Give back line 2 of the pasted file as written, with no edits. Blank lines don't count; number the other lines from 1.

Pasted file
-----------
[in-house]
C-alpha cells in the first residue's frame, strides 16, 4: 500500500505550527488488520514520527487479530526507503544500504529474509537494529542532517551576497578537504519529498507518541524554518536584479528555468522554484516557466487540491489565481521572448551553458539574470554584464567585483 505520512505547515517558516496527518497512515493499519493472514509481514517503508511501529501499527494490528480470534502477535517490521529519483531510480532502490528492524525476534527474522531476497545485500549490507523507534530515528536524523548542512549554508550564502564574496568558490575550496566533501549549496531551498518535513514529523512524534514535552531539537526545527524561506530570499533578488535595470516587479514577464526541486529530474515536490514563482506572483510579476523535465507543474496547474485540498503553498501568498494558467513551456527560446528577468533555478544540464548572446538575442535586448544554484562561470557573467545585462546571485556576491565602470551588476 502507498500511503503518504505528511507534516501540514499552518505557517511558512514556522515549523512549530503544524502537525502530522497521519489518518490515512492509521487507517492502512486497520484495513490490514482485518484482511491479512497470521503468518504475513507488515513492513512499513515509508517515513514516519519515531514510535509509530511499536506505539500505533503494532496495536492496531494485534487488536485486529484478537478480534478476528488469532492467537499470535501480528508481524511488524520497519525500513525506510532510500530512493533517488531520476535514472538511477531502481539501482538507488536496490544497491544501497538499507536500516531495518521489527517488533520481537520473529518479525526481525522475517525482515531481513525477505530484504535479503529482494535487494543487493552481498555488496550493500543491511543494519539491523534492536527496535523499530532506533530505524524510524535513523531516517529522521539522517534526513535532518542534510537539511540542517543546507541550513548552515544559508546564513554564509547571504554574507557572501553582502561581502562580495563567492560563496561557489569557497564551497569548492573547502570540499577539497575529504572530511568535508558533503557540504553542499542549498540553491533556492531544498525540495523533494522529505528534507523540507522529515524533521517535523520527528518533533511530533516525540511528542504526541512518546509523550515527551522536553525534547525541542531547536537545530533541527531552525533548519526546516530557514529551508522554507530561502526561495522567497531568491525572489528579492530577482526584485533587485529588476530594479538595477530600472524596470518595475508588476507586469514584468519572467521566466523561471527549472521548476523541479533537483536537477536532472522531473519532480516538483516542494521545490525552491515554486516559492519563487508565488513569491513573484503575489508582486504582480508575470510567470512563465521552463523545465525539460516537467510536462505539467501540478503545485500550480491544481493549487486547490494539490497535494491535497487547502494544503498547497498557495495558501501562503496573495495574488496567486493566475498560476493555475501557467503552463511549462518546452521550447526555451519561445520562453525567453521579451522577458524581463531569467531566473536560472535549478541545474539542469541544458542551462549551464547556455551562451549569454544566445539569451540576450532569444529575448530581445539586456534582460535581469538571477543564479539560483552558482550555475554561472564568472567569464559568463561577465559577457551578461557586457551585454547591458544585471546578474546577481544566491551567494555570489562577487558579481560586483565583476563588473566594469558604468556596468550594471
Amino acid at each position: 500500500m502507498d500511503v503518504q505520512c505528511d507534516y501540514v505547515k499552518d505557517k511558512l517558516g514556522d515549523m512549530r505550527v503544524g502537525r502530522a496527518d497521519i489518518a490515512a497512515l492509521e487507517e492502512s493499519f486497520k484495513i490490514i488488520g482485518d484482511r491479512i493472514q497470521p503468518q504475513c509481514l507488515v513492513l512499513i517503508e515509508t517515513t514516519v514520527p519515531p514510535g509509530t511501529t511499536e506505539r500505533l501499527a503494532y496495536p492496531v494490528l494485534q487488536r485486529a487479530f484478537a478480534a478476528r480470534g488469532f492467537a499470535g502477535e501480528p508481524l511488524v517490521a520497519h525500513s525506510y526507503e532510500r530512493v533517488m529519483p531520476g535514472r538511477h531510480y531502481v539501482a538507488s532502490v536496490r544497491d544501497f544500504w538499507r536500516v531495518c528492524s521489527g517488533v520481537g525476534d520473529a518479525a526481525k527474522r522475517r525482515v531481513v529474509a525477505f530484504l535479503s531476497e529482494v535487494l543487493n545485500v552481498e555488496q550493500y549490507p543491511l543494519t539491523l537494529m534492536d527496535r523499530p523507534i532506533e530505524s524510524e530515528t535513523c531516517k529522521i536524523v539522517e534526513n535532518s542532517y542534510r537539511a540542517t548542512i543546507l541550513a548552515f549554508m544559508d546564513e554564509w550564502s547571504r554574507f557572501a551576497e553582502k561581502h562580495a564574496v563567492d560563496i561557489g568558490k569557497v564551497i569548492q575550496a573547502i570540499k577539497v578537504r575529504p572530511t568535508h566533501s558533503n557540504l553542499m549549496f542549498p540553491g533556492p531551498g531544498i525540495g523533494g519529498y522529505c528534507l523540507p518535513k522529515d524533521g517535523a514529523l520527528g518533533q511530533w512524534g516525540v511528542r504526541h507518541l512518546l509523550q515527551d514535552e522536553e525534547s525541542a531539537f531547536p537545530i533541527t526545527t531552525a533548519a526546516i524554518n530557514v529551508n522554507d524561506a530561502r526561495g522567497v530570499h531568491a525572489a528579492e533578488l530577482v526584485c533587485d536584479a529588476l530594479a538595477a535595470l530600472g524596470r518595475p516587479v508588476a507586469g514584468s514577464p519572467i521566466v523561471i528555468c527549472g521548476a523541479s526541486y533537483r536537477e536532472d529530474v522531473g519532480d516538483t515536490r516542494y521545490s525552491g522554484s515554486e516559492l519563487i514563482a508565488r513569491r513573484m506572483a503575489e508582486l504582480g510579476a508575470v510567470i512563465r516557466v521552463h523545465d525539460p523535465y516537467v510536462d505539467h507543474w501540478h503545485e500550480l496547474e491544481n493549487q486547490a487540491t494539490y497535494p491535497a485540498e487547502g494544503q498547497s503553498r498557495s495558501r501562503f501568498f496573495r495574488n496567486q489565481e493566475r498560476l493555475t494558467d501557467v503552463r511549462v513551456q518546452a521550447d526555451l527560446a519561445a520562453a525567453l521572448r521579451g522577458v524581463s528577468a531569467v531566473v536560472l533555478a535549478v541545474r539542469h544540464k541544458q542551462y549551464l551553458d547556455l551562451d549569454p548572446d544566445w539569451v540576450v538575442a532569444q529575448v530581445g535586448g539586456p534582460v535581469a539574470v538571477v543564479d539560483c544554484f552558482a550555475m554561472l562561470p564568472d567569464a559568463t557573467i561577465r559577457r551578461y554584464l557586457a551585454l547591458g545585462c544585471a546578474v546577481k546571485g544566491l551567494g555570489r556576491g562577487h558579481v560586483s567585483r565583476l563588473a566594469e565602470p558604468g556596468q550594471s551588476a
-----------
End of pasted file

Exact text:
C-alpha cells in the first residue's frame, strides 16, 4: 500500500505550527488488520514520527487479530526507503544500504529474509537494529542532517551576497578537504519529498507518541524554518536584479528555468522554484516557466487540491489565481521572448551553458539574470554584464567585483 505520512505547515517558516496527518497512515493499519493472514509481514517503508511501529501499527494490528480470534502477535517490521529519483531510480532502490528492524525476534527474522531476497545485500549490507523507534530515528536524523548542512549554508550564502564574496568558490575550496566533501549549496531551498518535513514529523512524534514535552531539537526545527524561506530570499533578488535595470516587479514577464526541486529530474515536490514563482506572483510579476523535465507543474496547474485540498503553498501568498494558467513551456527560446528577468533555478544540464548572446538575442535586448544554484562561470557573467545585462546571485556576491565602470551588476 502507498500511503503518504505528511507534516501540514499552518505557517511558512514556522515549523512549530503544524502537525502530522497521519489518518490515512492509521487507517492502512486497520484495513490490514482485518484482511491479512497470521503468518504475513507488515513492513512499513515509508517515513514516519519515531514510535509509530511499536506505539500505533503494532496495536492496531494485534487488536485486529484478537478480534478476528488469532492467537499470535501480528508481524511488524520497519525500513525506510532510500530512493533517488531520476535514472538511477531502481539501482538507488536496490544497491544501497538499507536500516531495518521489527517488533520481537520473529518479525526481525522475517525482515531481513525477505530484504535479503529482494535487494543487493552481498555488496550493500543491511543494519539491523534492536527496535523499530532506533530505524524510524535513523531516517529522521539522517534526513535532518542534510537539511540542517543546507541550513548552515544559508546564513554564509547571504554574507557572501553582502561581502562580495563567492560563496561557489569557497564551497569548492573547502570540499577539497575529504572530511568535508558533503557540504553542499542549498540553491533556492531544498525540495523533494522529505528534507523540507522529515524533521517535523520527528518533533511530533516525540511528542504526541512518546509523550515527551522536553525534547525541542531547536537545530533541527531552525533548519526546516530557514529551508522554507530561502526561495522567497531568491525572489528579492530577482526584485533587485529588476530594479538595477530600472524596470518595475508588476507586469514584468519572467521566466523561471527549472521548476523541479533537483536537477536532472522531473519532480516538483516542494521545490525552491515554486516559492519563487508565488513569491513573484503575489508582486504582480508575470510567470512563465521552463523545465525539460516537467510536462505539467501540478503545485500550480491544481493549487486547490494539490497535494491535497487547502494544503498547497498557495495558501501562503496573495495574488496567486493566475498560476493555475501557467503552463511549462518546452521550447526555451519561445520562453525567453521579451522577458524581463531569467531566473536560472535549478541545474539542469541544458542551462549551464547556455551562451549569454544566445539569451540576450532569444529575448530581445539586456534582460535581469538571477543564479539560483552558482550555475554561472564568472567569464559568463561577465559577457551578461557586457551585454547591458544585471546578474546577481544566491551567494555570489562577487558579481560586483565583476563588473566594469558604468556596468550594471